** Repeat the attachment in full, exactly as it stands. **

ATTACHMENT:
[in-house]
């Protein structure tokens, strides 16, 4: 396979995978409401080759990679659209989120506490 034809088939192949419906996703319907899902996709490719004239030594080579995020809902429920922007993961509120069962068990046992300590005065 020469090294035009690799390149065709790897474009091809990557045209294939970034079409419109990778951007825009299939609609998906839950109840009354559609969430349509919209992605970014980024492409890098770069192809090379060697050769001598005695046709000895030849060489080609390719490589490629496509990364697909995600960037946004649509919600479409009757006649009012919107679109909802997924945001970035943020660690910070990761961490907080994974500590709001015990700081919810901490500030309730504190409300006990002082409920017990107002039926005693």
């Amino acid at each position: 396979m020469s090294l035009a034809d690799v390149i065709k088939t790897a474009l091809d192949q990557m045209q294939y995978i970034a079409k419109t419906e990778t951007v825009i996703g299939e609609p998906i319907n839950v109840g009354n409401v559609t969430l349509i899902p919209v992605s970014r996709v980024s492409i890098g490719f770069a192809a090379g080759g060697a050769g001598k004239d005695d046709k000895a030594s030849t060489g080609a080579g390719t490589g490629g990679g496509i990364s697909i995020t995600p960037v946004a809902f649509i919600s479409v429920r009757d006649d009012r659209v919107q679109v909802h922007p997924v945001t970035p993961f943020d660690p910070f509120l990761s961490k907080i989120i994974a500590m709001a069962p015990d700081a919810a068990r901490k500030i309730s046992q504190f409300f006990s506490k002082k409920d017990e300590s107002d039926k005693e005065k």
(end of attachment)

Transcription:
[in-house]
């Protein structure tokens, strides 16, 4: 396979995978409401080759990679659209989120506490 034809088939192949419906996703319907899902996709490719004239030594080579995020809902429920922007993961509120069962068990046992300590005065 020469090294035009690799390149065709790897474009091809990557045209294939970034079409419109990778951007825009299939609609998906839950109840009354559609969430349509919209992605970014980024492409890098770069192809090379060697050769001598005695046709000895030849060489080609390719490589490629496509990364697909995600960037946004649509919600479409009757006649009012919107679109909802997924945001970035943020660690910070990761961490907080994974500590709001015990700081919810901490500030309730504190409300006990002082409920017990107002039926005693």
């Amino acid at each position: 396979m020469s090294l035009a034809d690799v390149i065709k088939t790897a474009l091809d192949q990557m045209q294939y995978i970034a079409k419109t419906e990778t951007v825009i996703g299939e609609p998906i319907n839950v109840g009354n409401v559609t969430l349509i899902p919209v992605s970014r996709v980024s492409i890098g490719f770069a192809a090379g080759g060697a050769g001598k004239d005695d046709k000895a030594s030849t060489g080609a080579g390719t490589g490629g990679g496509i990364s697909i995020t995600p960037v946004a809902f649509i919600s479409v429920r009757d006649d009012r659209v919107q679109v909802h922007p997924v945001t970035p993961f943020d660690p910070f509120l990761s961490k907080i989120i994974a500590m709001a069962p015990d700081a919810a068990r901490k500030i309730s046992q504190f409300f006990s506490k002082k409920d017990e300590s107002d039926k005693e005065k």